Valais

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Canton du Valais
Kanton Wallis
Canton of Switzerland
Coat of arms of Canton du Valais  Kanton Wallis
Coat of arms
Map of Switzerland, location of Valais highlighted
Location in Switzerland
Coordinates: 46°4′N 7°36′E / 46.067°N 7.600°E / 46.067; 7.600Coordinates: 46°4′N 7°36′E / 46.067°N 7.600°E / 46.067; 7.600
Capital Sion
Subdivisions 143 municipalities, 13 districts
Government
 • Executive Conseil d'État, Staatsrat (5)
 • Legislative Grand Council (130)
Area[1]
 • Total 5,224.25 km2 (2,017.09 sq mi)
Population (12/2012)[2]
 • Total 321,732
 • Density 62/km2 (160/sq mi)
ISO 3166 code CH-VS
Highest point 4,634 m (15,203 ft) - Monte Rosa
Lowest point 372 m (1,220 ft) - Lake Geneva
Joined 1815
Languages French, German
Website VS.ch

The Canton of Valais (French pronunciation: ​[valɛ]; German: Wallis, German pronunciation: [ˈvalɪs] ( )) is one of the 26 cantons of Switzerland, situated in the southwestern part of the country, around the valley of the Rhône from its headwaters to Lake Geneva, separating the Pennine Alps from the Bernese Alps. The canton is simultaneously one of the driest regions of Switzerland in its central Rhône valley and among the wettest, having large amounts of snow and rain up on the highest peaks found in Switzerland. The canton of Valais is widely known for the Matterhorn and resort towns such as Saas Fee, Verbier, and Zermatt. It is composed of 13 districts (hence the 13 stars on the flag) and its capital is Sion.

History[edit]

See also: Bishops of Sion

The Romans called the upper Rhône valley Vallis Poenina. The Vallis Poenina was won by the Romans after a great fight at Octodurus (Martigny) in 57 B.C., and was so thoroughly Romanized that both the Celtic original inhabitants and the Germanic Burgundian invaders of the 5th century, became Romance-speaking peoples. According to a tradition which can be traced back to the middle of the 8th century, the Theban legion was martyred at Agaunum (now Saint Maurice) about 285 or 302. From 888 onwards the lands were part of the kingdom of Jurane Burgundy.[3]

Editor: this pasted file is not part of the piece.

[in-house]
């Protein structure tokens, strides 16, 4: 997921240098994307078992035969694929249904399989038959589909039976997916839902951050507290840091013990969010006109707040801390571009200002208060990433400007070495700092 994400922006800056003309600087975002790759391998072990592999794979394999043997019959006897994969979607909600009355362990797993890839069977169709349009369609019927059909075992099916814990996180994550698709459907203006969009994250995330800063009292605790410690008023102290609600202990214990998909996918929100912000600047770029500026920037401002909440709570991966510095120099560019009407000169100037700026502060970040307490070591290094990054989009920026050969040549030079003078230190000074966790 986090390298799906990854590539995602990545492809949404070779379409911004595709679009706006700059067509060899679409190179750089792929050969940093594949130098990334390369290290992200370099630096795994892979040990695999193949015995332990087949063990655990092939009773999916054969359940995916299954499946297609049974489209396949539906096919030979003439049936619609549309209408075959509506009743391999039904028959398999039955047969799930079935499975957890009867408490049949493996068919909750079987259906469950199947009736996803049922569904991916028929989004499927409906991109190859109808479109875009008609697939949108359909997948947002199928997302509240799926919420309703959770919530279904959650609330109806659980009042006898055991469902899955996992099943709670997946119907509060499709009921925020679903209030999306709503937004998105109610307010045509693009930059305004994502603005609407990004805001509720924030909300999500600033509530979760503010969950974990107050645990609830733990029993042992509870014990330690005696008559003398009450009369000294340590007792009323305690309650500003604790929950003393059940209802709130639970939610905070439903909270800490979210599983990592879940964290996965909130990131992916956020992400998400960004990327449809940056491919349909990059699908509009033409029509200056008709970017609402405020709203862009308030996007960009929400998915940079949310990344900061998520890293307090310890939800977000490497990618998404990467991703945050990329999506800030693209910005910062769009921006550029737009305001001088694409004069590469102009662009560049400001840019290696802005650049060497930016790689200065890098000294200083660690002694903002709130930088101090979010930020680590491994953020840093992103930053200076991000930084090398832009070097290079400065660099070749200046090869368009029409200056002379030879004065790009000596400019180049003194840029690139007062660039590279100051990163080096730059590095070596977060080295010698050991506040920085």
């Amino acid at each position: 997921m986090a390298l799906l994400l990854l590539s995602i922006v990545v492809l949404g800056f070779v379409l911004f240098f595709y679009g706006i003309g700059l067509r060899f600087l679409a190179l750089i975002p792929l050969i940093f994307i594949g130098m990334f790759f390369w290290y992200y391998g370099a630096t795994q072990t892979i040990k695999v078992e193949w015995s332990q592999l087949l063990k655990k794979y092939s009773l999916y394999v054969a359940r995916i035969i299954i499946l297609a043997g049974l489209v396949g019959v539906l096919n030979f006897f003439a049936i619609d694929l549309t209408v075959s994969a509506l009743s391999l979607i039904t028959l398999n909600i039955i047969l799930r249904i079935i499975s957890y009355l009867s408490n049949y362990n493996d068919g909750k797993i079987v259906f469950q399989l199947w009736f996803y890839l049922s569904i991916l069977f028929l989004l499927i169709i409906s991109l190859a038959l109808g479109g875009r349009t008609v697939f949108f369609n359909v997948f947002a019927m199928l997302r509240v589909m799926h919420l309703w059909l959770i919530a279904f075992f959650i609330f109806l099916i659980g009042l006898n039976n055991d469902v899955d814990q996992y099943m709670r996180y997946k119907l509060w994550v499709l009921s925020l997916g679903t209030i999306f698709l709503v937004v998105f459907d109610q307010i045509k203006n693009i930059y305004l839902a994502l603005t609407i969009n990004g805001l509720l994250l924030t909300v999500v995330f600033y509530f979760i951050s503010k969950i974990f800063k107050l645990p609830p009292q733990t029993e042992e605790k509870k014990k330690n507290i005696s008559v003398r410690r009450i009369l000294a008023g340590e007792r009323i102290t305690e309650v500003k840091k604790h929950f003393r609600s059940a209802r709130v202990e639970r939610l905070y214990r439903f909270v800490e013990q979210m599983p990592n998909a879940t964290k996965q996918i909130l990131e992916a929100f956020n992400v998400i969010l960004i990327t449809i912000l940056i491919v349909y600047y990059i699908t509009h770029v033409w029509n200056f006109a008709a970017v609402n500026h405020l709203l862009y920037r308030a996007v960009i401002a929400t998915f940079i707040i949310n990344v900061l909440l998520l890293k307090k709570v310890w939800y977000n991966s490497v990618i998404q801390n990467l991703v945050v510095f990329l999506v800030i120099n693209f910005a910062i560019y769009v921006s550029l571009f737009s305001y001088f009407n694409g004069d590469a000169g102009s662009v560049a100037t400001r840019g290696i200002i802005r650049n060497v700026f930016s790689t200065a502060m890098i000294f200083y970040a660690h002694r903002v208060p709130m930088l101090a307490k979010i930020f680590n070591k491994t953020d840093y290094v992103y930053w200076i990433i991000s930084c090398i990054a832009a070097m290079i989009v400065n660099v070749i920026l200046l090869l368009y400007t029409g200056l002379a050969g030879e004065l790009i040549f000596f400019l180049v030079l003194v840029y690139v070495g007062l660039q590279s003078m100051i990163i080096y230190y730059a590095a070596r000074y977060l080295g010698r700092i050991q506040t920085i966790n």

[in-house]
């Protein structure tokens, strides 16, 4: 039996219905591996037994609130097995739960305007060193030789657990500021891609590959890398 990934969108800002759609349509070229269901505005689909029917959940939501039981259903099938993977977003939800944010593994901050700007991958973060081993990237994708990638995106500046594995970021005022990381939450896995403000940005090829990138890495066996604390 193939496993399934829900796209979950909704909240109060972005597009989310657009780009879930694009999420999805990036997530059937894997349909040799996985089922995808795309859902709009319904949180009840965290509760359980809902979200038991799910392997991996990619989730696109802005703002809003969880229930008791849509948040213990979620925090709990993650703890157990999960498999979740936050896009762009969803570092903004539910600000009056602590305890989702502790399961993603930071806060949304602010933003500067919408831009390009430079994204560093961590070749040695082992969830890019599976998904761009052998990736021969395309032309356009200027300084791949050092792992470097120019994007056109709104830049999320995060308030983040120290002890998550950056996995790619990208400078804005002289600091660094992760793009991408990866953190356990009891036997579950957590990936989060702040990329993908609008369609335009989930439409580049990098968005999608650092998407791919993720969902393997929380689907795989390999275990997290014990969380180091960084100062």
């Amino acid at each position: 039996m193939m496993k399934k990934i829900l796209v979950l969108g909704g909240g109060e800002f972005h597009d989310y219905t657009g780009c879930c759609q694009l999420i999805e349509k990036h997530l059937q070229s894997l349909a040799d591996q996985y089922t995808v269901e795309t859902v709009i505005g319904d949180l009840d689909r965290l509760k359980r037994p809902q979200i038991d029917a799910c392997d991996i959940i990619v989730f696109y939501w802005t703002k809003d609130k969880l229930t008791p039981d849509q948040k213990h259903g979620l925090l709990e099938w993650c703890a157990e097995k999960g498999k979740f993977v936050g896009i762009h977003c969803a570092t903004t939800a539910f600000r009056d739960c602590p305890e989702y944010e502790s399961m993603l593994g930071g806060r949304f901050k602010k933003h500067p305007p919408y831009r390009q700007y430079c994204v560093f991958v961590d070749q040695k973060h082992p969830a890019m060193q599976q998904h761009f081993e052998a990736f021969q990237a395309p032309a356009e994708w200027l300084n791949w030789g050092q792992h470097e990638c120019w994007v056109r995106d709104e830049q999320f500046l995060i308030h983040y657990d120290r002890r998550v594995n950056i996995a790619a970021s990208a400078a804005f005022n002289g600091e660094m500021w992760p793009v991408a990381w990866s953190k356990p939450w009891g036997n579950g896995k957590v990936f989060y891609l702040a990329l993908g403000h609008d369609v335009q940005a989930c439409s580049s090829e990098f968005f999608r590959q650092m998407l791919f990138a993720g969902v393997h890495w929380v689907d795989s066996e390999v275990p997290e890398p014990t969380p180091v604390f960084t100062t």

Valais in 1300

Valais formed part of the kingdom of Transjurane Burgundy, which fell to the Holy Roman Empire in 1032. It became part of the duchy of Burgundia Minor, which was held from the emperors by the house of Zähringen (which went extinct in 1218). In 999, King Rudolph III of Burgundy gave all temporal rights and privileges to the Bishop of Sion, who was later styled praefect and count of the Valais and is still a prince of the Holy Roman Empire. The count-bishops then struggled to defend their area against the Zähringer and then the dukes of Savoy, so that the medieval history of the Valais is inextricably linked with that of the diocese of Sion. The Dukes of Savoy, however, succeeded in winning most of the land west of Sion, while in the upper part of the valley (Upper Valais) there were many feudal lords, such as the lords of Raron, those of La Tour-Chatillon, and the counts of Visp.[3]

About the middle of the 13th century, the large communities (Zenden or tithings) began to develop independence and grow in power. The name Zenden or tithings probably came from a very ancient division of the bishop's manors for administrative and judicial purposes. In the same century the upper part of the valley was colonized by Germans from Hasli in the Canton of Bern. The locals became German speaking, though many Romance local names still remain. In 1354 the liberties of several of the seven Zenden (Sion, Sierre, Leuk, Raron, Visp, Brig and Conches) were confirmed by the Emperor Charles IV.[3]

By the late 14th century, the counts of Savoy acquired the bishopric of Sion. The Zenden resisted his attempts to gather both spiritual and secular power in the valley. In 1375-76, Zenden forces crushed the army of the house of La Tour-Chatillon, and in 1388 utterly defeated the forces of the bishop, the count and his nobles at Visp. The German-speaking Zenden spread further into the valley. Starting in 1384 the Morge stream (a little below Sion) was recognized as the boundary between Savoyard, French-speaking Lower Valais and German-speaking episcopal Upper Valais.

During the Raron affair rebellion in 1414 to 1420, some cantons of the Swiss Confederation took sides in the Valais. Lucerne, Uri and Unterwalden supported the Upper Valais rebels, while Bern supported the noble Raron family. The uprising was successful in driving out the Rarons, and almost brought the Confederation to civil war.[4]

The Old Swiss Confederacy from 1291 to the sixteenth century